I have the Mother of All Inventions to offer -- free of charge -- to any automobile manufacturer willing to listen to my rant: What about making a car with a detachable derriere? I'm thinking maybe a giant zipper, right behind the driver's seat.
Why tote along an empty backseat and trunk on trips when you don't need it? Save gas, money and emissions by unzipping the butt end and leaving it parked at home while you drive the front half. And if you have a big-car ego, you'd still have bragging rights: "You should see my backend. I don't use it much, but it's huge!"
Zipcar has a wide range of car models to choose from, including the sporty Mini.
Alas, until the automotive industry jumps on my idea for the rump-less roadster, there's another way to own only part of a car: Car sharing.
Car share members pay a nominal annual fee for 24/7 access to a fleet of cars and light trucks parked in lots scattered across a city. Make a reservation by phone or online (last-minute is fine) and use an electronic keycard to access the assigned car.
You're typically charged an hourly fee and a per-mile rate, but gas, insurance, maintenance, parking, registration and taxes -- and all the hassles of car ownership -- are the company's responsibility.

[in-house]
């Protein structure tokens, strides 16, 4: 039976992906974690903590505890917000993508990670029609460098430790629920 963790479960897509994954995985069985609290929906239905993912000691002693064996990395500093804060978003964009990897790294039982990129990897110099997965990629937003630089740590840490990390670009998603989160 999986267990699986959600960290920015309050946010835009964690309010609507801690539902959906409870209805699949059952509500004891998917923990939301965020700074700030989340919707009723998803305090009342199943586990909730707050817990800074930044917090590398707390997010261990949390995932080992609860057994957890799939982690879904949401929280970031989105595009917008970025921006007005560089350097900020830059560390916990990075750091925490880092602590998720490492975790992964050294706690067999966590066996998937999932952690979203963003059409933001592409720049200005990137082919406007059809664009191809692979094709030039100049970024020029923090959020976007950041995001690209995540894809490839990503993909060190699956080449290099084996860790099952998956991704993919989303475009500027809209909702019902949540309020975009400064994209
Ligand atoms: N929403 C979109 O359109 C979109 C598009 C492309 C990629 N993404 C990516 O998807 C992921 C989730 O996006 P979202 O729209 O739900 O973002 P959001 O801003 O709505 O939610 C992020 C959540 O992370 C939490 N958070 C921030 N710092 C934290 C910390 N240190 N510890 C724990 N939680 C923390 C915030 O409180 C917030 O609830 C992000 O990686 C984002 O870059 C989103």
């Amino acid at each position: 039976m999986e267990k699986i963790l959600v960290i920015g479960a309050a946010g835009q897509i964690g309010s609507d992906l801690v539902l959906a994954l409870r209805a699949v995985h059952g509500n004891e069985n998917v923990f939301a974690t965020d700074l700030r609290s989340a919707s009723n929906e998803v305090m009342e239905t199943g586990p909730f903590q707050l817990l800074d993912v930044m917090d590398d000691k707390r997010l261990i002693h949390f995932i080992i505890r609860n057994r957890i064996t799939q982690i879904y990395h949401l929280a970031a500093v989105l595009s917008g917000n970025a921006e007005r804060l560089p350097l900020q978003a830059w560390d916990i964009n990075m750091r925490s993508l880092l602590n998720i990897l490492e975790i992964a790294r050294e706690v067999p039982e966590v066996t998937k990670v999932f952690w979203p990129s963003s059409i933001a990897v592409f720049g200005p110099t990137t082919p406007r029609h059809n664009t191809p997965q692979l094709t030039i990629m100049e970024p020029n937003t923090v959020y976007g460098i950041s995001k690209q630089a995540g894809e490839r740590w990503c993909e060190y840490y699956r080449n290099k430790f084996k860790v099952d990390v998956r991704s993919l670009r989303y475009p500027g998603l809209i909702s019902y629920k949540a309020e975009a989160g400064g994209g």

If you're an urbanite or live near a college campus, car sharing could save you some serious jack and help save the environment too.
Born in Europe in the 1980's, car sharing is now an option in many American cities and on more than 70 U.S. campuses. Zipcar, the leading national chain, and a growing crop of localized car sharing companies claim that every car in their fleets replaces about fifteen privately owned cars that would otherwise be on the streets, thereby reducing pollution and congestion. And members generally spend only about $600 per year on car sharing, as opposed to an average of nearly $9,000 annually to own a car, per AAA. There's even a calculator at www.Zipcar.com that estimates your savings by individual city.
OK, so until we have a zippered car, a Zipcar may be the way to go.
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